- Stable three wheel design with battery, motor and controller mounted low under the cargo bin
- No pedal assist option with this bike but the twist throttle is intuitive to use and durable
- Comfortable upright seating with back rest, large comfortable bars and forward pedaling position
Pedego spent over two years experimenting with this three wheel electric bike concept before finally releasing it in 2013. The Trike design maximizes stability by keeping the motor, battery pack, controller and rider low to the ground. This makes mounting and dismounting the bike a cinch. Much like its cousin, the Cruiser, it keeps riding simple and accessible by reducing electronics and computer displays. Overall, it delivers exactly what you’d hope for in an electric tricycle for adults. It’s durable, stable, simple and capable of hauling both passenger and cargo around town while reducing the chances of a fall.
At nearly six feet long by 2.3 feet wide, the Pedego Trike is stable and just barely slim enough to get through a standard sized 3 foot wide door. I imagine many people will park this bike in their garage or patio but getting through gates is still a concern and it’s nice to know this bike will fit. It’s fairly heavy and awkward, not something you’d want to carry up stairs alone, and the rear portion is the heaviest due to motor and battery. The good news is, this bike can make a u-turn with just a five foot radius so you shouldn’t have to lift it very often ;)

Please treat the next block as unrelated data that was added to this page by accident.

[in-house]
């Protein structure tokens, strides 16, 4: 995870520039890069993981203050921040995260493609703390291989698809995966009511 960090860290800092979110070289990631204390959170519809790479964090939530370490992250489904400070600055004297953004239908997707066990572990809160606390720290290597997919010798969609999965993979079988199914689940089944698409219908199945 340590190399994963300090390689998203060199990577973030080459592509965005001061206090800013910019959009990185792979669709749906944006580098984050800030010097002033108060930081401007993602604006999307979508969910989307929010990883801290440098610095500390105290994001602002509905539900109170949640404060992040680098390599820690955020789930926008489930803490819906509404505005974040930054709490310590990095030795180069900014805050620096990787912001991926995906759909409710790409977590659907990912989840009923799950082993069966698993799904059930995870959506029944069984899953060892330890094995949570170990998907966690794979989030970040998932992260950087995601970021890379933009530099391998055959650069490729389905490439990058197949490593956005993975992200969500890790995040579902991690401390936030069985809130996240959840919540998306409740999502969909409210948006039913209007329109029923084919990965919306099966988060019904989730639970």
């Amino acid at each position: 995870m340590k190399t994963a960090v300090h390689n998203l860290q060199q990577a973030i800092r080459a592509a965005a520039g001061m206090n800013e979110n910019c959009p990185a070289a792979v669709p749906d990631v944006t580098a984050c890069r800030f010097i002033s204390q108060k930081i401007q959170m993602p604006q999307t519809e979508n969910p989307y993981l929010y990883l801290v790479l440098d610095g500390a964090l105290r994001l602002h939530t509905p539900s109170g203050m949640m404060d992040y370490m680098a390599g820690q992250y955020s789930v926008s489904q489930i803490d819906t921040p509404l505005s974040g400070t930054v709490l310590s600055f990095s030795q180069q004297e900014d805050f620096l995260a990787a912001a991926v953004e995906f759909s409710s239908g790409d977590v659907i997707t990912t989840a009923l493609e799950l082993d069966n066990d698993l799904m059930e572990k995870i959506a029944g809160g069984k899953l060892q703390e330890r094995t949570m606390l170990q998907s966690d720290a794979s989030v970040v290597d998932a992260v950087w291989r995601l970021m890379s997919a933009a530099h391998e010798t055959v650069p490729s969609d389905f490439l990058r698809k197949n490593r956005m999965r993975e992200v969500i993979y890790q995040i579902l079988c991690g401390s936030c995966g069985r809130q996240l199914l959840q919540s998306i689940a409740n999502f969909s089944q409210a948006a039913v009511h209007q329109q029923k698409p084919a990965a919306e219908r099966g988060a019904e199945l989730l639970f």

In terms of power, the Trike is very capable. It uses very similar hardware as the standard upright electric bikes from Pedego including a 36 volt Lithium-ion battery with 10 amp hours of range. The battery cells are light weight and tough, built into an aluminum box that locks to the bike. It’s also long-lasting and can manage over a thousand charge cycles before losing capacity if cared for properly (don’t let it get too hot or cold, always keep it charged). The motor is a 350 watts brushess geared type for increased torque and it drives a chain connected to the rear axle. The way it’s setup, the motor can power the bike without you having to pedal along.